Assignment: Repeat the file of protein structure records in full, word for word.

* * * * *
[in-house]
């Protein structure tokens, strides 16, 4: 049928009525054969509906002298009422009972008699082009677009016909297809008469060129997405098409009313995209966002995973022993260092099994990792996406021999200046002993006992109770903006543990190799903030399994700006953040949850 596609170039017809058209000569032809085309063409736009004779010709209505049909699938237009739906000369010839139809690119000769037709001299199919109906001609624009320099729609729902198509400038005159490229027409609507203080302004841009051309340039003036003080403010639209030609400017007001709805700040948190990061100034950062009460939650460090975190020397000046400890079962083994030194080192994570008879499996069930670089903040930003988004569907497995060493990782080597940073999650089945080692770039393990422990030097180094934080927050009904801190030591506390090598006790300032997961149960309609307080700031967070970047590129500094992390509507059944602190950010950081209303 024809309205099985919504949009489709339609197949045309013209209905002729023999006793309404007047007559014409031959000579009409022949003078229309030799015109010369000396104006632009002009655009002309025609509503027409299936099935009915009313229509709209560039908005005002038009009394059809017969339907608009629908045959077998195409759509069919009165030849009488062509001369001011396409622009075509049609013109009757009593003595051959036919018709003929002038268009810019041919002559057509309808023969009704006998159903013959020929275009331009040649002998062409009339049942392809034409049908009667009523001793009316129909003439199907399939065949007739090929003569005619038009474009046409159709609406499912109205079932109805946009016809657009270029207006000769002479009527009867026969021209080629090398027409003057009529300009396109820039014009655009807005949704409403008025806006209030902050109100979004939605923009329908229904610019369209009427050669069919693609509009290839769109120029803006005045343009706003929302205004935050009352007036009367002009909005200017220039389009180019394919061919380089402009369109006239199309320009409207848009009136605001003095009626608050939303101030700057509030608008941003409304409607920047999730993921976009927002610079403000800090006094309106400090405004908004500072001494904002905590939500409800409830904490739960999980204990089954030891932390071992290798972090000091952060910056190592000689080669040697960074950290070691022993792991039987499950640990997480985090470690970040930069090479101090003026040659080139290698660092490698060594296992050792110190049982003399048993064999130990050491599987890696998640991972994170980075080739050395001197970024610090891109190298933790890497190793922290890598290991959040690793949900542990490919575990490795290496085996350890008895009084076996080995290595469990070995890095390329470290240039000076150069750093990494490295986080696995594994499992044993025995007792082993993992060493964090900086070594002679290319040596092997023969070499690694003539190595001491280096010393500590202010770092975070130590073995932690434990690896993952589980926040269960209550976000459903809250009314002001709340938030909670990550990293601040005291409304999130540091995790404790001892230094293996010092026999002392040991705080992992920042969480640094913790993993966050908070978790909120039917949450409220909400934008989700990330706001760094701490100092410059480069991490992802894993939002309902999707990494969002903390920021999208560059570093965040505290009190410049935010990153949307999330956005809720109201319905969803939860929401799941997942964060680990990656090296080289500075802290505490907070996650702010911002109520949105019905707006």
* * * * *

[in-house]
């Protein structure tokens, strides 16, 4: 049928009525054969509906002298009422009972008699082009677009016909297809008469060129997405098409009313995209966002995973022993260092099994990792996406021999200046002993006992109770903006543990190799903030399994700006953040949850 596609170039017809058209000569032809085309063409736009004779010709209505049909699938237009739906000369010839139809690119000769037709001299199919109906001609624009320099729609729902198509400038005159490229027409609507203080302004841009051309340039003036003080403010639209030609400017007001709805700040948190990061100034950062009460939650460090975190020397000046400890079962083994030194080192994570008879499996069930670089903040930003988004569907497995060493990782080597940073999650089945080692770039393990422990030097180094934080927050009904801190030591506390090598006790300032997961149960309609307080700031967070970047590129500094992390509507059944602190950010950081209303 024809309205099985919504949009489709339609197949045309013209209905002729023999006793309404007047007559014409031959000579009409022949003078229309030799015109010369000396104006632009002009655009002309025609509503027409299936099935009915009313229509709209560039908005005002038009009394059809017969339907608009629908045959077998195409759509069919009165030849009488062509001369001011396409622009075509049609013109009757009593003595051959036919018709003929002038268009810019041919002559057509309808023969009704006998159903013959020929275009331009040649002998062409009339049942392809034409049908009667009523001793009316129909003439199907399939065949007739090929003569005619038009474009046409159709609406499912109205079932109805946009016809657009270029207006000769002479009527009867026969021209080629090398027409003057009529300009396109820039014009655009807005949704409403008025806006209030902050109100979004939605923009329908229904610019369209009427050669069919693609509009290839769109120029803006005045343009706003929302205004935050009352007036009367002009909005200017220039389009180019394919061919380089402009369109006239199309320009409207848009009136605001003095009626608050939303101030700057509030608008941003409304409607920047999730993921976009927002610079403000800090006094309106400090405004908004500072001494904002905590939500409800409830904490739960999980204990089954030891932390071992290798972090000091952060910056190592000689080669040697960074950290070691022993792991039987499950640990997480985090470690970040930069090479101090003026040659080139290698660092490698060594296992050792110190049982003399048993064999130990050491599987890696998640991972994170980075080739050395001197970024610090891109190298933790890497190793922290890598290991959040690793949900542990490919575990490795290496085996350890008895009084076996080995290595469990070995890095390329470290240039000076150069750093990494490295986080696995594994499992044993025995007792082993993992060493964090900086070594002679290319040596092997023969070499690694003539190595001491280096010393500590202010770092975070130590073995932690434990690896993952589980926040269960209550976000459903809250009314002001709340938030909670990550990293601040005291409304999130540091995790404790001892230094293996010092026999002392040991705080992992920042969480640094913790993993966050908070978790909120039917949450409220909400934008989700990330706001760094701490100092410059480069991490992802894993939002309902999707990494969002903390920021999208560059570093965040505290009190410049935010990153949307999330956005809720109201319905969803939860929401799941997942964060680990990656090296080289500075802290505490907070996650702010911002109520949105019905707006």